Silicon dioxide has been the dielectric of choice for over 40 years. But as transistors continue to shrink, gate dielectric gets thinner and that raises current leakage and heat build-up. Intel for its 65-nm process uses a silicon-dioxide gate dielectric just 1.2-nm thick, or roughly five atomic layers, for example.

The company's latest 45-nm transistors, however, replace the silicon dioxide with a slightly thicker hafnium-based high- gate dielectric. The material cuts leakage current more than tenfold, though it is not compatible with silicon, necessitating a special metal gate material. The novel dielectric/metal combination boosts drive current — a measure of transistor performance — by 20%, and cuts source-drain leakage more than fivefold. Moreover, the 45-nm process doubles transistor density compared with 65-nm circuits and chops active switching power nearly 30%.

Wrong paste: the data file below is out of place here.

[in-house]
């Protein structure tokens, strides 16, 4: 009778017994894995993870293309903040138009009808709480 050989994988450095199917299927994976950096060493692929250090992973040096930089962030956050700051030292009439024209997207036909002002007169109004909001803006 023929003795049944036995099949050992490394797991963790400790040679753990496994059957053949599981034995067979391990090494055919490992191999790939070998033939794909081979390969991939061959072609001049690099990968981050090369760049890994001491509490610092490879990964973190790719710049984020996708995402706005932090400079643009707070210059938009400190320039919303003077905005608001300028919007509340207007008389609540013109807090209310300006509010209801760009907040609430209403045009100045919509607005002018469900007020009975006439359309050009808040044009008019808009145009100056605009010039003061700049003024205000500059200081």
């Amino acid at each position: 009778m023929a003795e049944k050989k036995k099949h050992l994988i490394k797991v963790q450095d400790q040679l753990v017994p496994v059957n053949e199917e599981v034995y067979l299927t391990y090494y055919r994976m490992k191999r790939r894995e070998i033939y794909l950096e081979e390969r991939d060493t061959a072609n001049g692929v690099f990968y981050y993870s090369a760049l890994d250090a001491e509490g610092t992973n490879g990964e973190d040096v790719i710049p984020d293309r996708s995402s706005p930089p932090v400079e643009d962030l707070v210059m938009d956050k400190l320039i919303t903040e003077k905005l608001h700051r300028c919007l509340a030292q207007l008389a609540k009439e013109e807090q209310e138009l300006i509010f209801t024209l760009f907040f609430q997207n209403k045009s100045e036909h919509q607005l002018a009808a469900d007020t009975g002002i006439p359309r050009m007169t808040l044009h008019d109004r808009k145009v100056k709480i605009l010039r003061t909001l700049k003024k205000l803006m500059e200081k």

"The implementation of high- and metal materials marks the biggest change in transistor technology since the introduction of polysilicon gate MOS transistors in the late 1960s," says Intel cofounder Gordon Moore.